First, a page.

Broward County's temporary schools chief keeping the lowest of profiles

Since taking over as interim superintendent, Dr. Earlean Smiley has said little publicly about her goals for the district.


Local officials are learning, in Gov. Ron DeSantis’ Florida, to keep their heads down. And Dr. Earlean Smiley, now serving as the interim superintendent for Broward County Public Schools, seemingly is pursuing the lowest of profiles. 

Since taking over, Smiley has said little publicly about her goals for the district and has promised not to seek the position as permanent superintendent. City & State has so far been rebuffed by the district in attempts to interview Smiley. Questions to McPherson & Jacobson, the search firm for the new superintendent, have been directed back to the district.

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During a recent press conference, she kept things friendly and inoffensive, emphasizing a need for safety and giving teachers what they need to be successful. She said she wants all students to know they are loved and cared about.

Broward’s school district has more than 270,000 students and an annual budget of $4 billion. In a statement, the school board said it had “launched a national search for a permanent superintendent and … is seeking a highly qualified visionary superintendent to lead the district and serve as a student-oriented, transformational leader, who will successfully address concerns and issues communicated by the entire school community and residents throughout the county.”

They’re hoping to avoid the serial controversies of her predecessor, Vickie Cartwright, who had been strongly criticized by the state Department of Education before being fired by the board. She was blasted in 2021 for the district’s decision to defy state orders banning mask mandates in schools and then following the release of a grand jury report, which is the rationale DeSantis used to replace four school board members. The chair of the Florida Board of Education also said Cartwright was too slow in making changes, including on school safety, and that she should be removed.

When he believes they are not doing their job, DeSantis has shown no hesitation in suspending elected officials from office over the last few years, including Broward Sheriff Scott Israel, Okaloosa County Schools Superintendent Mary Beth Jackson and Hillsborough County State Attorney Andrew Warren. Israel and Jackson were eventually removed by the state Senate; Warren is fighting his suspension in the courts

DeSantis also took out four of Broward’s school board members – Patricia Good, Donna Korn, Ann Murray and Laurie Rich Levinson – for “incompetence, neglect of duty, and misuse of authority” in the aftermath of the 2018 mass shooting at the county’s Marjory Stoneman Douglas High School, in which 17 staff and students were killed.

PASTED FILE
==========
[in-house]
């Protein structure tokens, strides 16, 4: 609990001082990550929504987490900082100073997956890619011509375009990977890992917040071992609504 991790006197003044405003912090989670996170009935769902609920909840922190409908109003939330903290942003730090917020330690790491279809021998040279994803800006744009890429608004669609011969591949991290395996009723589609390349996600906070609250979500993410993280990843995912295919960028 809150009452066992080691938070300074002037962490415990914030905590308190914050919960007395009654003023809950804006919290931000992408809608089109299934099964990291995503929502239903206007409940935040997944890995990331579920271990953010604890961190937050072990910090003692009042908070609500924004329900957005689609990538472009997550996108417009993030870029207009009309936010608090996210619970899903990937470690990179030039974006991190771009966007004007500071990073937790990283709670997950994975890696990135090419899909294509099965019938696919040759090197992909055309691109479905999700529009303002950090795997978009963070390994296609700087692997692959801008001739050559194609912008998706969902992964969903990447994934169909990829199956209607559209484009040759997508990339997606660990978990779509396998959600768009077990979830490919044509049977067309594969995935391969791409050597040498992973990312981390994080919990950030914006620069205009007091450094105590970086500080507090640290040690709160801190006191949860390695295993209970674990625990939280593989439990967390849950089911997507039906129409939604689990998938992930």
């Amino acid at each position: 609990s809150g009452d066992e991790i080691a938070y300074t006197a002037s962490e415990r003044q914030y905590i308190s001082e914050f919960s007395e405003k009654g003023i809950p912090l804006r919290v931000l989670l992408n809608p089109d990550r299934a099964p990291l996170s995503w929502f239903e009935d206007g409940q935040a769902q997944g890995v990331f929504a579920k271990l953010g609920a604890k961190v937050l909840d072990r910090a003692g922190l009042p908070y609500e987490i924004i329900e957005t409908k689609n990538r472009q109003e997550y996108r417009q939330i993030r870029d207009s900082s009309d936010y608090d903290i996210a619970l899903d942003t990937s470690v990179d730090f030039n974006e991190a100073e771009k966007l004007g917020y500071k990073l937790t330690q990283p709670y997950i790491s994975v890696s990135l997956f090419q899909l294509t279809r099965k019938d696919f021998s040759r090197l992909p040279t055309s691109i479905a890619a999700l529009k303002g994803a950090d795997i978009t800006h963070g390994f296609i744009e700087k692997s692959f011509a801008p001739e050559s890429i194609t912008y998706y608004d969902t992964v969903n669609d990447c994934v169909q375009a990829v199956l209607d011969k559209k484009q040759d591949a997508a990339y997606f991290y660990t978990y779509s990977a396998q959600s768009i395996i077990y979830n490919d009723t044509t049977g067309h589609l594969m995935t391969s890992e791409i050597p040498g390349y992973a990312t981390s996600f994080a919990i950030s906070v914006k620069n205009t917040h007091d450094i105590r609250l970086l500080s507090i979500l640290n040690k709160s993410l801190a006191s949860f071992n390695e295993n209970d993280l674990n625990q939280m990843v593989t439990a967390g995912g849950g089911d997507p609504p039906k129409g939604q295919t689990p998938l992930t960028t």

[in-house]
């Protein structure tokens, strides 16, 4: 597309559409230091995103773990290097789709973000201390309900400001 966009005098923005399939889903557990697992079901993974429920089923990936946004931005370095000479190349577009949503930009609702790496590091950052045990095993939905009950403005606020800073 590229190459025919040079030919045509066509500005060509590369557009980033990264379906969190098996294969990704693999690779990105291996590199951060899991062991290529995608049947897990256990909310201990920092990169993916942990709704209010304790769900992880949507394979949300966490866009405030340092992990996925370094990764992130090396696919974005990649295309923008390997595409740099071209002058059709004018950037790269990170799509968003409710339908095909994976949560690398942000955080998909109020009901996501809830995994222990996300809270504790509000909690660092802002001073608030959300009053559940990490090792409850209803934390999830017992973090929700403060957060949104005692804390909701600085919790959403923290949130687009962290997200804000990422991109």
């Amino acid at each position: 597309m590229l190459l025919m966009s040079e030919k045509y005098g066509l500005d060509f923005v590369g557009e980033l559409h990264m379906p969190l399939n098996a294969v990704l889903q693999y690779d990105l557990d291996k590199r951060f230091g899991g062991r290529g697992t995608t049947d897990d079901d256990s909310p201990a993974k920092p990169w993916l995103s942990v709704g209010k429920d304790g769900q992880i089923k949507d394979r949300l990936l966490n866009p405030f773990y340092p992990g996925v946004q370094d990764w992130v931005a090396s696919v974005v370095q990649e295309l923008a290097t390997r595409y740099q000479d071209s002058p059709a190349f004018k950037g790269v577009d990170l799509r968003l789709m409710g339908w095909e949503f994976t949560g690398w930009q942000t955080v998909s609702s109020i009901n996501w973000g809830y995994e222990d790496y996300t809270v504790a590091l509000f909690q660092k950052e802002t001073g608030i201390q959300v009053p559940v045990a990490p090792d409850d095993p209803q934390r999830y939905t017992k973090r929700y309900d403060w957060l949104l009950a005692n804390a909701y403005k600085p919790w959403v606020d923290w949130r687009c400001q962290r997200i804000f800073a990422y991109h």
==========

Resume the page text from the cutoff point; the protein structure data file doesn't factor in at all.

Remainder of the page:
Whoever gets to be superintendent will face huge challenges: The board wants to improve academic performance across the district. Members also want more students to pick public schools over private and charter schools. And there have been problems with the construction program and vendors. 

Who is Earlean Smiley?

According to information provided by the district, she began teaching in Broward Schools in 1974 and served as an assistant principal from 1987 to 1991, and then a high school principal from 1994 to 2000. She was principal of Blanche Ely High School, where current board member Torey Alston was a student when Smiley was there. 

Smiley swore him in to his District 2 board seat when he was one of four people that DeSantis placed in office to replace four women he removed. She was deputy superintendent for curriculum and instruction from 2000 to 2010. Smiley then became superintendent for the McCormick County Public School District in South Carolina from 2010 to 2013.

Smiley was first considered for the interim position by Alston. At the time, he was serving as chair. Board member and current chair Lori Alhadeff also recommended Smiley and later Daniel Foganholi made the motion to hire her as interim superintendent.

Candidates to succeed her have until April 27 to apply. Andrea Mesina, CEO of the Florida School Boards Association, said the role of a superintendent is often very difficult and those who succeed need to have a CEO mentality. 

“A school board superintendent is someone who can manage processes and systems,” Mesina said. “School districts are complex systems. We have seen successful superintendents who have experience teaching moving into administrative roles. We have seen superintendents with business experience become superintendents. A school system is usually the largest asset a community has and the stakes are very high. 

“A superintendent is like the CEO of a large organization. They are running an educational mission, a large chain of restaurants, (that is,) the cafeterias, (as well as) maintenance, construction and security. They need to have a background in finance, and they are dealing with political situations. To be effective, a superintendent must be able to build a strong team. The superintendent must have people on this team that can be trusted and can run the various aspects of a school district.”

David Volz has been a reporter for numerous community news publications throughout South Florida over the past two decades, as well as the South Florida Sun-Sentinel, Miami Herald and South Florida Business Journal. He covers city government, schools, sports, culture, faith groups and workplaces.

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